After the collision, Allison Farrington panicked because her tooth was chipped.
"I just got my braces off," she reasoned. "My parents are going to be so mad."
Then, from the passenger seat of the crumpled Chevy Lumina, she touched her neck.
"My reaction was there is this big chunk of moose on me, and I was completely disgusted," Farrington said, "then I realized blood was coming out."
Her neck muscle and jugular vein were severed and her carotid artery was punctured when the car in which she was traveling collided with a moose on the Sterling Highway between Soldotna and Sterling on a January night.
Farrington, 17, a junior at Skyview High School, will compete when her school hosts the Skyview Invitational at Skyview at 1 p.m. today and 10 a.m. Saturday. Cook Inlet Academy, Seward, Nikiski, Kenai Central, Soldotna and Homer also will compete.
"That was one of the very first things that I asked my doctor," she said of participating in track for a third season. "I was really worried about sports because I don't want to be sitting at home all day long."
It's been three months since the collision, but Farrington has made a full recovery. A glance at the left side of her neck reveals the severity of the crash, which killed the moose and damaged the car beyond repair.
The Alaska native received more than 200 internal and external stitches -- the surgeon stopped counting after 200, she said -- and spent three days in the hospital after going into emergency surgery.
Around 8 p.m. on Jan. 18, Rebekah Stigall, Farrington's 20-year-old sister, was driving Farrington north toward Stigall's former home in Sterling when a car passed in the other direction and the moose walked behind it into the road.
Traveling 55 mph, there was no time for Stigall to react. The car hit the moose head-on.
"I never thought I would hit a moose," said Stigall, the second oldest of eight siblings. "It's scary. You never know when it's going to happen."
Farrington didn't realize they hit a moose because she was texting a friend when the collision occurred, with her eyes focused on a screen. What she first noticed after the impact was a chipped tooth, but when she ran her fingers down her neck, she discovered a pool of blood.
Although the steering wheel was damaged and the driver's-side door smashed in, Stigall maneuvered the car to the shoulder. Farrington dialed 911, then passed her phone to Stigall, who alerted emergency responders to the accident.
Stigall then found a jacket and pressed it against Farrington's neck, minimizing the bleeding.Stigall estimated 10 or 15 minutes passed before an ambulance arrived, though she said she wasn't counting.
Farrington was placed on a gurney and carted toward the ambulance. Before she went in, she signaled to her sister.
"She made a heart shape with her hands," said Stigall, who feared the worst. "It worried me."
Farrington underwent surgery until 3 a.m. and was transferred to the intensive care unit, where she spent two days. When she returned to school, she couldn't twist her head for two weeks because of the stitches around the wound.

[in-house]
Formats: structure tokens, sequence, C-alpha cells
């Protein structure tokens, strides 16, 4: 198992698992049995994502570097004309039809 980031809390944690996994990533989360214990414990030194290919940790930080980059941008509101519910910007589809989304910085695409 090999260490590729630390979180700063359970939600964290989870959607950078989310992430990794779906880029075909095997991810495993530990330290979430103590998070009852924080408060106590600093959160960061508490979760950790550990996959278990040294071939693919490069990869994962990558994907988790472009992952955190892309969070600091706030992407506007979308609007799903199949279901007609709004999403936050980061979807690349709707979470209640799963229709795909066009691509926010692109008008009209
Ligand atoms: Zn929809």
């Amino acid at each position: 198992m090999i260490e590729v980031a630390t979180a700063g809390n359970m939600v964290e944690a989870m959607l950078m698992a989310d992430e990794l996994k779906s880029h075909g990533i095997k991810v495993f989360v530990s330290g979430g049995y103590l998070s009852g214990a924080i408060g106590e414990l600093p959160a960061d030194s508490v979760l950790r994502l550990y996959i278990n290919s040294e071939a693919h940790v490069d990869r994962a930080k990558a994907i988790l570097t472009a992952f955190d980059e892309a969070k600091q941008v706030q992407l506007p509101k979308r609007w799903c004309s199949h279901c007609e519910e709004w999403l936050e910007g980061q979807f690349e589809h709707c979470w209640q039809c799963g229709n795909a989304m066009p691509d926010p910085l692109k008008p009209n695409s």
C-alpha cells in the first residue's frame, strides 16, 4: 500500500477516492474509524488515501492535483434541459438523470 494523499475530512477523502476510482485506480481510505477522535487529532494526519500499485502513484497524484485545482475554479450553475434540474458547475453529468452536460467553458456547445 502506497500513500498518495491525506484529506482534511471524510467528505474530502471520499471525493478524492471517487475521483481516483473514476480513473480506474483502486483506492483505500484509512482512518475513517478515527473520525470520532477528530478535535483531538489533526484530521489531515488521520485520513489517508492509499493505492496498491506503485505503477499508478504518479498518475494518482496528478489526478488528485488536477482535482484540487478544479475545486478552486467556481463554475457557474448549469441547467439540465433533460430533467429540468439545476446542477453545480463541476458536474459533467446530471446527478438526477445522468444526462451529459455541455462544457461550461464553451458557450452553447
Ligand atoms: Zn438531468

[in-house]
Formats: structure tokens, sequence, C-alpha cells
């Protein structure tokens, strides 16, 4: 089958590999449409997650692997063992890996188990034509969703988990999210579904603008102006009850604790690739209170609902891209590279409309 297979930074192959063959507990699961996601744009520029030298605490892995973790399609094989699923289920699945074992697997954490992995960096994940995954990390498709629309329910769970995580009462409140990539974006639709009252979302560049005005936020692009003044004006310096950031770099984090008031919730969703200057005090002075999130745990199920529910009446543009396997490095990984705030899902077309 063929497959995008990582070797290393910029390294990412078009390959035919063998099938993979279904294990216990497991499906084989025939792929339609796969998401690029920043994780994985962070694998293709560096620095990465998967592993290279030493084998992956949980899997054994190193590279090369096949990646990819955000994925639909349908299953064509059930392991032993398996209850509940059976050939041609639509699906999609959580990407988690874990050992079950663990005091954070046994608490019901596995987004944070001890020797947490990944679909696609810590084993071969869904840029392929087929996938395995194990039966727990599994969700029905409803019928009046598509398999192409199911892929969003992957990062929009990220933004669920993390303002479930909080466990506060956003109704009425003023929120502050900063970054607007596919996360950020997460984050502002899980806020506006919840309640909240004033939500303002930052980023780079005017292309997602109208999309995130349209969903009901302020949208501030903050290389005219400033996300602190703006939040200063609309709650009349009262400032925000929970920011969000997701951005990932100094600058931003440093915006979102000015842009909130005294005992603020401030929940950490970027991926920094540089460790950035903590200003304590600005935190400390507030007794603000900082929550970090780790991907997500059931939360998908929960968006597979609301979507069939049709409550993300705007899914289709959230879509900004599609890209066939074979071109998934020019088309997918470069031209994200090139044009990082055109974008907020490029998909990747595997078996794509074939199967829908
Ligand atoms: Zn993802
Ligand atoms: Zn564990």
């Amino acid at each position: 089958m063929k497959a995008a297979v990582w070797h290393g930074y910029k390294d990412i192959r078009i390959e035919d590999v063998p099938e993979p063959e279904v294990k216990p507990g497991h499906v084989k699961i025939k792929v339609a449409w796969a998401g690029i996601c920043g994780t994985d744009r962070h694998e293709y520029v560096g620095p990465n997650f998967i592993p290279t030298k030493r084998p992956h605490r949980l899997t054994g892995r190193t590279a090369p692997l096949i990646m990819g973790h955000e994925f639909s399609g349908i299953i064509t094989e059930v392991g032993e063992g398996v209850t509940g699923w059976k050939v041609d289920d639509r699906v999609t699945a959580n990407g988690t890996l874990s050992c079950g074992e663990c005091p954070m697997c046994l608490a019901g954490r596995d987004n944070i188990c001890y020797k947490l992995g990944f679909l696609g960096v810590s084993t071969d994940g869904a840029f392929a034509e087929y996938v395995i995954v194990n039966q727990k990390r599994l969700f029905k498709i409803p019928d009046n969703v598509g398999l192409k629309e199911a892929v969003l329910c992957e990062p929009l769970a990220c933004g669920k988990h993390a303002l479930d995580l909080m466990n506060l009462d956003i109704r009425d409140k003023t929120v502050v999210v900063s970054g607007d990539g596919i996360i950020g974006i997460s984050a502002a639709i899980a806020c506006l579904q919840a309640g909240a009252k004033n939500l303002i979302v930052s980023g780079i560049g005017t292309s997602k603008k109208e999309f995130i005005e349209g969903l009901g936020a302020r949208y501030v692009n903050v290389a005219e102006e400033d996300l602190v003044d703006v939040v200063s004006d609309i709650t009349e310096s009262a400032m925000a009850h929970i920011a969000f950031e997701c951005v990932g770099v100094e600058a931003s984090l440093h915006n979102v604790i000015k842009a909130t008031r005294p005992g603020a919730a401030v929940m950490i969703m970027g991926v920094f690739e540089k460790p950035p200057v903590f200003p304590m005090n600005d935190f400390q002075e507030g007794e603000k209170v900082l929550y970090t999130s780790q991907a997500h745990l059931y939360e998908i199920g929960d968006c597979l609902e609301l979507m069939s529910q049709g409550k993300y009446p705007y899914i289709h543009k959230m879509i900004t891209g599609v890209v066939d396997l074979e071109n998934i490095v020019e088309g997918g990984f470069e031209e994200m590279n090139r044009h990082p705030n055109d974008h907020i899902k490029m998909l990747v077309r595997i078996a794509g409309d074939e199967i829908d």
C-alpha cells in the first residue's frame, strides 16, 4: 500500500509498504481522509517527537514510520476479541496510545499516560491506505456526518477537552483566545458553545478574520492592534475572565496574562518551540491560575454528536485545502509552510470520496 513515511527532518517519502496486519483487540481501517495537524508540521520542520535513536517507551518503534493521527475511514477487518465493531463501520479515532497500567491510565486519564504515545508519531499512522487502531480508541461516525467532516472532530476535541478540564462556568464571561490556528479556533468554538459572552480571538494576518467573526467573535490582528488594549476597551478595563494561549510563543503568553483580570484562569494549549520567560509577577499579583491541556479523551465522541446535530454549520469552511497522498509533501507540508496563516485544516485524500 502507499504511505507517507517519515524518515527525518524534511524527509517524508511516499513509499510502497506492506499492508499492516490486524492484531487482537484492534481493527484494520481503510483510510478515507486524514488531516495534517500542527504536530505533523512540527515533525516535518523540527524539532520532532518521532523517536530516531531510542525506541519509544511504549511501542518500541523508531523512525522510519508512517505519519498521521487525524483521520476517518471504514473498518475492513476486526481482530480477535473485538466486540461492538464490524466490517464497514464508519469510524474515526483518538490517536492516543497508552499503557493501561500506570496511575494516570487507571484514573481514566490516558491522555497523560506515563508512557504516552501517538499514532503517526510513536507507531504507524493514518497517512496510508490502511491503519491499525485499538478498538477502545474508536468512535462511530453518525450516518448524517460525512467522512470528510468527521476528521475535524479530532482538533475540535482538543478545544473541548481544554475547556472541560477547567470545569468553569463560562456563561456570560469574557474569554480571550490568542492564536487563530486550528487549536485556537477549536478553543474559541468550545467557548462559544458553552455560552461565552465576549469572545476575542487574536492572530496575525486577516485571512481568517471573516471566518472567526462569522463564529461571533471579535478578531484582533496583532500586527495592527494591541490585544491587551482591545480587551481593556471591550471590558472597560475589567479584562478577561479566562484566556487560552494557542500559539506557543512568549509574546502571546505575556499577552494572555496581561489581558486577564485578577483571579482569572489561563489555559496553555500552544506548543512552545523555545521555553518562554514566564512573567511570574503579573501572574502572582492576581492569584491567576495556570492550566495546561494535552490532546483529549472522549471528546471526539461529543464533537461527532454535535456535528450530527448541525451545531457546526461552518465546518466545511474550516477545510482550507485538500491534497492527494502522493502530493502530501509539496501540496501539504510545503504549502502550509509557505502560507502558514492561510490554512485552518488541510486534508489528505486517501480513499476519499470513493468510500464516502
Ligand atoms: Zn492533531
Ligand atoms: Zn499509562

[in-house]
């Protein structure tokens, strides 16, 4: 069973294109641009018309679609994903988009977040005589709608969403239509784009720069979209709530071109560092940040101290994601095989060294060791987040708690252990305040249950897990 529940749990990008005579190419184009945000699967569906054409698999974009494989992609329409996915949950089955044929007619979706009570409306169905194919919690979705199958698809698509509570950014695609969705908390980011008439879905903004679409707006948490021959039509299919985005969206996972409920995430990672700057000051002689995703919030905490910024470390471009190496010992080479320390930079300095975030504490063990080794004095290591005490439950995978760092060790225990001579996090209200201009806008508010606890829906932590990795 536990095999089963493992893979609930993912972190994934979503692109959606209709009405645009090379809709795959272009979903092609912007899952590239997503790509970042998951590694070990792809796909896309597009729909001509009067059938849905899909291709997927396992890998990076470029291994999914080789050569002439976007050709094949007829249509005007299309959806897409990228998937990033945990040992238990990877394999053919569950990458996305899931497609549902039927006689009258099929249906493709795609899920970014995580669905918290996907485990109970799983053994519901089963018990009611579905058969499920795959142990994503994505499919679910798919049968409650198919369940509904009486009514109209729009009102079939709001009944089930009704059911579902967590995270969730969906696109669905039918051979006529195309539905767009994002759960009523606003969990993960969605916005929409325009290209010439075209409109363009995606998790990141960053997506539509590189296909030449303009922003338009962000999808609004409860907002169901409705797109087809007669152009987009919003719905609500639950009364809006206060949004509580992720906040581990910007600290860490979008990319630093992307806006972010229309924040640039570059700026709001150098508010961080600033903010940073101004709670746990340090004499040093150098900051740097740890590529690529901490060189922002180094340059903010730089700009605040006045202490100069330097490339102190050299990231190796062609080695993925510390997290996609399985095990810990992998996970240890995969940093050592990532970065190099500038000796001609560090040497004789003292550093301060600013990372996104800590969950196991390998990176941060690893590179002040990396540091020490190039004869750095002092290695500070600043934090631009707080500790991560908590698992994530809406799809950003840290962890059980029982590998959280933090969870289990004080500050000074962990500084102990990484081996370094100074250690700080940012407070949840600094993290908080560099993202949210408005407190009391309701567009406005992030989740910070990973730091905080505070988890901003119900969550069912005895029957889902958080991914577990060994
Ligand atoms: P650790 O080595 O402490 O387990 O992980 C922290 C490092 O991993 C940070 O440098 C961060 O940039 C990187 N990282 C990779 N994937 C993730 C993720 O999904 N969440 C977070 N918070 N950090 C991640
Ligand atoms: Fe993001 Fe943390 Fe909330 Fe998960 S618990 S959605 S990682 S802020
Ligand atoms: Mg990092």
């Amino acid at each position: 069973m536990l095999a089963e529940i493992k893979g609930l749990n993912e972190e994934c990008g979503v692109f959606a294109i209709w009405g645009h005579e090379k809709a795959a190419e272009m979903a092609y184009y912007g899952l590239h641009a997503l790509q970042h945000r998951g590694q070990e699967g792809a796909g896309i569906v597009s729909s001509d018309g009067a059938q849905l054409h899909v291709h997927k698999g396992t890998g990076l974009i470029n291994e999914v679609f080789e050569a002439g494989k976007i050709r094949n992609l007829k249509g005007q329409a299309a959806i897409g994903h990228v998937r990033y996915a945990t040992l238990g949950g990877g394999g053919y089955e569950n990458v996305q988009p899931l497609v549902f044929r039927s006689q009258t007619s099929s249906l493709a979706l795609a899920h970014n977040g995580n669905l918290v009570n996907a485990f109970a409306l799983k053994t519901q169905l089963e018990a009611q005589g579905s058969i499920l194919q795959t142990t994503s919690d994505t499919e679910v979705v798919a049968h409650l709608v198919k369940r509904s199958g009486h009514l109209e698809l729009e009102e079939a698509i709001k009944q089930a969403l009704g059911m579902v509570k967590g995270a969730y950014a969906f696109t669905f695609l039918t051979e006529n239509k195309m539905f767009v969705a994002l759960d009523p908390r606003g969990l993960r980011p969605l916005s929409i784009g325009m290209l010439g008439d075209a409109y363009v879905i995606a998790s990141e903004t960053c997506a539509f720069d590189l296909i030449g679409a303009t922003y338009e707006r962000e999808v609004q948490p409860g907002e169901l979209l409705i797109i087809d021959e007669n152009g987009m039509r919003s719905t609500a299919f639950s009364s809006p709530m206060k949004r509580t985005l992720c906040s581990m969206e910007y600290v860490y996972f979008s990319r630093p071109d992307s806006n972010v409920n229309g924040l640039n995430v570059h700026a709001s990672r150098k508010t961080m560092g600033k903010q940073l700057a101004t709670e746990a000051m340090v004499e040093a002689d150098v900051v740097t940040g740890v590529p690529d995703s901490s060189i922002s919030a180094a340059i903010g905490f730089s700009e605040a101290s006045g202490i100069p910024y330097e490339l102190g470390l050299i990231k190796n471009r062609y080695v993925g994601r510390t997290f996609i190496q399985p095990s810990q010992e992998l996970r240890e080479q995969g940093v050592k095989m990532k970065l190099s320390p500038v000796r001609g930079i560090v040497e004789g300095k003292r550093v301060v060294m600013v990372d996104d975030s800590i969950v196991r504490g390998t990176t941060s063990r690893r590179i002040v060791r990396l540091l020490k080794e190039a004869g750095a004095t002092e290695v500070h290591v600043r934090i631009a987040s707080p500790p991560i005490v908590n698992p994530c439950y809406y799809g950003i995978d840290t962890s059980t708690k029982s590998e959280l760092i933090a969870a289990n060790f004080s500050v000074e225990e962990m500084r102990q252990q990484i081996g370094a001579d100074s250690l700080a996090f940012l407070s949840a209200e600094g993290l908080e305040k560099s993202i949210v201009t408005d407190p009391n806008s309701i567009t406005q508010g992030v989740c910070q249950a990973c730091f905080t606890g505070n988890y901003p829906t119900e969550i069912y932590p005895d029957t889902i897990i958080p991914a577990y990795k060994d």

"I was basically like a robot for the first two weeks," she said. "It was the most irritating thing."
As soon as the doctor authorized her to run, Farrington began training for the track season.
A long-distance specialist, she runs the 1,600- and 3,200-meter races. Her favorite is the 3,200.
Although her times are modest -- she hopes to run two miles in 13 minutes by season's end -- Skyview coach Rob Sparks said Farrington is a hard worker with an attitude he wishes more athletes possessed.
"From Day 1 Allison was out here doing it for herself, just having a good time," Sparks said. "As a coach I've always been attracted to those kids in terms of encouraging them and all that. It takes a lot of courage to come out when you know you're not going to win the race."
Doctors later told Farrington that had she not been texting, the injuries could have been worse.
Because her head was down and she didn't anticipate the impact, her muscles were relaxed and absorbed the blow.
Had they been tight, a likely scenario with a raised head and a moose a few feet away, the muscles would have resisted the hoof, making for a clean cut.
Now she jokes about the perks of texting and driving.
"If I had braced for the accident, it would have been worse and I could have died," Farrington said. "A small angle can change everything."
Although Stigall admits guilt over the crash, the sisters agreed what already was a close bond is even stronger now. In their family, Stigall and Farrington are the closest in age of all the siblings.
Stigall stood on the side of the track during Farrington's meet last weekend, waiting for her at the finish line.
She was the first person Farrington found after each race.
"We're always going to be there for each other no matter how crazy it gets with our big family," Farrington said. "And it can be very crazy."
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